Many dentists have made the decision to only see patients one at a time to prevent a crowded waiting room. Some have patients wait in their car until their temperatures have been taken and their face masks are in place. Be sensitive to your patients’ concerns and do all you can to make them feel safe while in your office. 

Consider the following options:

  • Offer early morning, evening, or even weekend appointments
  • Allow more of a time gap between appointments to limit the number of patients in your reception area. This will also give you adequate time to disinfect and sterilize your necessary supplies.
  • Use teledentistry if you need to pre-screen or diagnose patients. This option provides physical distancing and the opportunity to schedule their treatment when it fits their schedule (and yours).

Though the above-mentioned practices will require extensive time and planning, reinforcing great relationships with your patients is worth it. You want patients to leave your office feeling like you have their health and safety as your number one priority. They’ll be more likely to come back and see you for their next dental procedure if they feel you’re doing all you can to earn and keep their trust.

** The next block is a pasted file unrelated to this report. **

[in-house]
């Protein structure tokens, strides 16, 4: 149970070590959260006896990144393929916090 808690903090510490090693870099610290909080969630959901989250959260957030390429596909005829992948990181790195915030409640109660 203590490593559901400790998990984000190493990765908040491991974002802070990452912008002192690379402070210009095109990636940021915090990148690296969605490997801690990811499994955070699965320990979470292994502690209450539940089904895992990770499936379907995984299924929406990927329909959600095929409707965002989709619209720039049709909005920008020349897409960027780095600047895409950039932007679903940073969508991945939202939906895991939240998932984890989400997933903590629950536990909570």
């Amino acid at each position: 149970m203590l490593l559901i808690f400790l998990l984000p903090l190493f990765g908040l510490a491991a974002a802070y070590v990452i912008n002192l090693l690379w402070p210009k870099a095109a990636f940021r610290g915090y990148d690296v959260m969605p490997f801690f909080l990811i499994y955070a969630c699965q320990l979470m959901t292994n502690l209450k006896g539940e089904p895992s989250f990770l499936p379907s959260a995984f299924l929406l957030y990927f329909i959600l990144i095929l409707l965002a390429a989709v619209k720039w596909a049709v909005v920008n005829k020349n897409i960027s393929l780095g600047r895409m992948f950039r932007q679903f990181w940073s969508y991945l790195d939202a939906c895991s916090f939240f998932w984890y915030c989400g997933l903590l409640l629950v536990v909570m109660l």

Want to List Your Dental Office for Sale? ddsmatch Southwest Can Help

ddsmatch Southwest are dental practice transition specialists focused on assisting dentists in the Texas and New Mexico areas. For buyers looking for a dental office for sale, you can view our available practices here. Our specialty is making your dental practice transition as smooth and rewarding as possible. Our benchmarks for success are your unique, individual goals being fulfilled. We are here to work for you. Contact us today. 

Recognize and Address COVID-Related Stress in Your Dental Office